The definition of “acid” doesn’t exactly evoke images of rolling hillsides covered with grapevines.
From Encyclopedia Britannica: “Any substance that in water solution tastes sour, changes the color of certain indicators (e.g., reddens blue litmus paper), reacts with some metals (e.g., iron) to liberate hydrogen, reacts with bases to form salts, and promotes certain chemical reactions (acid catalysis).
But in the world of wine, high-acid wines make the best pairing partners for food, and Italy’s Piedmont region produces exceptional high-acid wines across the board.
Sometimes referred to as the “king of wine,” Barolo is the most powerful wine of Piedmont, possessing engaging floral aromas and ripe red fruit flavors. Barolo can age for decades, and by law may not be released until it has been cellared by the winery for three to five years.
At the other end of the spectrum are wines made in the Barbaresco appellation, which combine richness with elegance. Much less tannic than Barolo, Barbaresco can be enjoyed at a much younger age.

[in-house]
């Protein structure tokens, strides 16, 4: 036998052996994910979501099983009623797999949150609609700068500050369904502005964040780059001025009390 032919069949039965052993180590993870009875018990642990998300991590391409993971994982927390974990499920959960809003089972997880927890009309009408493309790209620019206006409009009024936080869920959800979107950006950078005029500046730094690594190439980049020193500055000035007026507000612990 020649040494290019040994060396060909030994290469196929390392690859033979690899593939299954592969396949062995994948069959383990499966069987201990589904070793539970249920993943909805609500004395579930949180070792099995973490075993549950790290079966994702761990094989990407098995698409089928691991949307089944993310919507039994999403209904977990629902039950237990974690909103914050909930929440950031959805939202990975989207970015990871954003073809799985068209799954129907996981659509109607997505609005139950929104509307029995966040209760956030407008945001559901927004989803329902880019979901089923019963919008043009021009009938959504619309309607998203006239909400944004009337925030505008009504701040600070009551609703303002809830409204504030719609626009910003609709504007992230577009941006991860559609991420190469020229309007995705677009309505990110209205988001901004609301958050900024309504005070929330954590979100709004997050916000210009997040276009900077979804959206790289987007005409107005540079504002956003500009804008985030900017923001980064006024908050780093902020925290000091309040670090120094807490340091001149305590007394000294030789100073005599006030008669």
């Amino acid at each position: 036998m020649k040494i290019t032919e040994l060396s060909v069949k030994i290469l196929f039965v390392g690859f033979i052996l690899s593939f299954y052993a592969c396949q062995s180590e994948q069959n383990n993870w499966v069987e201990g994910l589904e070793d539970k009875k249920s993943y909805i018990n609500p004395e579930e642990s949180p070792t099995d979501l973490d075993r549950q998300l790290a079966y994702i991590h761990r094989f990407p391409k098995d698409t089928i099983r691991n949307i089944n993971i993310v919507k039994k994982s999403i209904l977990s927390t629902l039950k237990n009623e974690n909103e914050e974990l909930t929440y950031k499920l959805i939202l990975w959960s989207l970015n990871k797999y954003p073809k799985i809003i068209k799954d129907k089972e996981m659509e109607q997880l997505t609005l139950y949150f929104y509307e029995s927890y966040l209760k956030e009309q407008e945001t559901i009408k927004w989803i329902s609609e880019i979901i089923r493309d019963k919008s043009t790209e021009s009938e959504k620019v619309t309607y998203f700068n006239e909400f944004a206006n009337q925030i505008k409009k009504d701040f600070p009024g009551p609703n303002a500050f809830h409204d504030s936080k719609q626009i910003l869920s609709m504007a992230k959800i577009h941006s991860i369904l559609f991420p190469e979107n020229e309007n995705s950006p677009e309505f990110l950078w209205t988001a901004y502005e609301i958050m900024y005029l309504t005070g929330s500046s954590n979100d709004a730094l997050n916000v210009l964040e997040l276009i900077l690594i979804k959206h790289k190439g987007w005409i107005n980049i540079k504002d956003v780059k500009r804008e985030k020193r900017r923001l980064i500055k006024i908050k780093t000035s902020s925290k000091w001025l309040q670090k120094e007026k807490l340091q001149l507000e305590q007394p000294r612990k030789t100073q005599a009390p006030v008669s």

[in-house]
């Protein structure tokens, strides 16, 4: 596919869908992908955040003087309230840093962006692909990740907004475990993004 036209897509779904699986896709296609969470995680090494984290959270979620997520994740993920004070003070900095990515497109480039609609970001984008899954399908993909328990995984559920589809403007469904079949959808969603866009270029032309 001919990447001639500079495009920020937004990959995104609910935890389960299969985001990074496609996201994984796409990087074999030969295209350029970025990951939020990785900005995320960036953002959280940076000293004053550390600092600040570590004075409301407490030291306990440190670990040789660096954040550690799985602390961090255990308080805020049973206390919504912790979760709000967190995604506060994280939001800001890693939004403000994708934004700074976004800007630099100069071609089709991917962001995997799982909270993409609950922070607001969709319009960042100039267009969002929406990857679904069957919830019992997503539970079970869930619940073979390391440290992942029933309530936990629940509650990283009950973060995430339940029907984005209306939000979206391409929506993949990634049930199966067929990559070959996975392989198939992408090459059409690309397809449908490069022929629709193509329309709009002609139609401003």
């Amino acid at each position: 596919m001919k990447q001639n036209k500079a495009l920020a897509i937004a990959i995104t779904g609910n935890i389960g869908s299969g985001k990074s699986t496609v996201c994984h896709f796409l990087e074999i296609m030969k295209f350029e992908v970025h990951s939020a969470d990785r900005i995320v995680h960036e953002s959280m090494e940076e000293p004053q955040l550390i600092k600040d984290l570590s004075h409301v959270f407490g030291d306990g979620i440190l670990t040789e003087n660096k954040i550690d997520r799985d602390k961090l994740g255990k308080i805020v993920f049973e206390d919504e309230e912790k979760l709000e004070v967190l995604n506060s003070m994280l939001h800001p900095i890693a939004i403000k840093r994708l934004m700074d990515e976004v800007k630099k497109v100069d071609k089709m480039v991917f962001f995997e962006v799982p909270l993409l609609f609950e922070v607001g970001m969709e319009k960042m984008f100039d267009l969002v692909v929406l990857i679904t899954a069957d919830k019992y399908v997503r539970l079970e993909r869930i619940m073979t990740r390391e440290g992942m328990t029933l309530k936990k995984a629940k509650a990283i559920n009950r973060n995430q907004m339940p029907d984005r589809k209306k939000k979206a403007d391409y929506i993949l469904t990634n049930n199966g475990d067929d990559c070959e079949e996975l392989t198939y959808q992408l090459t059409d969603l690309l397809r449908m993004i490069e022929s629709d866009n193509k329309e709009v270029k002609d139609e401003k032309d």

Both Barolo and Barbaresco are made with the Nebbiolo grape, and a side-by-side tasting can illustrate how differently the same variety can “show” based upon where it’s grown and how it’s treated in the cellar.
One can partake of a similar experiment with the Barbera variety. In Piedmont, Barbera from the Asti appellation (Barbera d’Asti) can be beautifully structured and fairly powerful, whereas Barbera from the Alba appellation (Barbera d’Alba) tends to be more elegant and rich.
The wines of Piedmont are ideal for grilled fare as their acidity counterbalances the char of the grill. But if the beginning of grilling season is still a few weeks away in your part of the world, a cheese board and your favorite charcuterie will do just fine.